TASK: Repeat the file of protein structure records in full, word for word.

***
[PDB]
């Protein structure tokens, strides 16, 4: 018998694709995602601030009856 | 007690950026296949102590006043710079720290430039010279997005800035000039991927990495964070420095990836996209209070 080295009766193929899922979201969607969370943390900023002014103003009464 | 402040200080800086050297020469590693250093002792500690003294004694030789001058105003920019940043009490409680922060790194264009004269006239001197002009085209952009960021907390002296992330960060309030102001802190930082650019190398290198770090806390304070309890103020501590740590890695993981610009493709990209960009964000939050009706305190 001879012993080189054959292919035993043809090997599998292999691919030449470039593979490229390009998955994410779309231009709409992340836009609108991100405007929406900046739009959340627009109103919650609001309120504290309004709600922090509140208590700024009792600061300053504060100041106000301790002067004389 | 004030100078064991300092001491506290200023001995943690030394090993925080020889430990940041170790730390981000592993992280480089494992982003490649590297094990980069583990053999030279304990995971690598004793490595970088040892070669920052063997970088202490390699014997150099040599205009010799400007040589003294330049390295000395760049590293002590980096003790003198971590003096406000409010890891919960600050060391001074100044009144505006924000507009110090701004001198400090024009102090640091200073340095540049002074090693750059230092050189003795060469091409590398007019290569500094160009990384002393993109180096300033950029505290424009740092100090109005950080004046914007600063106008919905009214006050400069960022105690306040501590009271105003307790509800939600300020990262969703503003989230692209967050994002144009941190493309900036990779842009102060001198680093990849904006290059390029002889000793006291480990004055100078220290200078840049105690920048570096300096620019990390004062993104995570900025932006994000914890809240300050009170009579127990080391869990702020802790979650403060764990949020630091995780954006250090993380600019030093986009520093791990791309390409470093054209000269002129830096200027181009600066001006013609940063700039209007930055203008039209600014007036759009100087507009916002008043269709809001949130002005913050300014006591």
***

[PDB]
């Protein structure tokens, strides 16, 4: 018998694709995602601030009856 | 007690950026296949102590006043710079720290430039010279997005800035000039991927990495964070420095990836996209209070 080295009766193929899922979201969607969370943390900023002014103003009464 | 402040200080800086050297020469590693250093002792500690003294004694030789001058105003920019940043009490409680922060790194264009004269006239001197002009085209952009960021907390002296992330960060309030102001802190930082650019190398290198770090806390304070309890103020501590740590890695993981610009493709990209960009964000939050009706305190 001879012993080189054959292919035993043809090997599998292999691919030449470039593979490229390009998955994410779309231009709409992340836009609108991100405007929406900046739009959340627009109103919650609001309120504290309004709600922090509140208590700024009792600061300053504060100041106000301790002067004389 | 004030100078064991300092001491506290200023001995943690030394090993925080020889430990940041170790730390981000592993992280480089494992982003490649590297094990980069583990053999030279304990995971690598004793490595970088040892070669920052063997970088202490390699014997150099040599205009010799400007040589003294330049390295000395760049590293002590980096003790003198971590003096406000409010890891919960600050060391001074100044009144505006924000507009110090701004001198400090024009102090640091200073340095540049002074090693750059230092050189003795060469091409590398007019290569500094160009990384002393993109180096300033950029505290424009740092100090109005950080004046914007600063106008919905009214006050400069960022105690306040501590009271105003307790509800939600300020990262969703503003989230692209967050994002144009941190493309900036990779842009102060001198680093990849904006290059390029002889000793006291480990004055100078220290200078840049105690920048570096300096620019990390004062993104995570900025932006994000914890809240300050009170009579127990080391869990702020802790979650403060764990949020630091995780954006250090993380600019030093986009520093791990791309390409470093054209000269002129830096200027181009600066001006013609940063700039209007930055203008039209600014007036759009100087507009916002008043269709809001949130002005913050300014006591």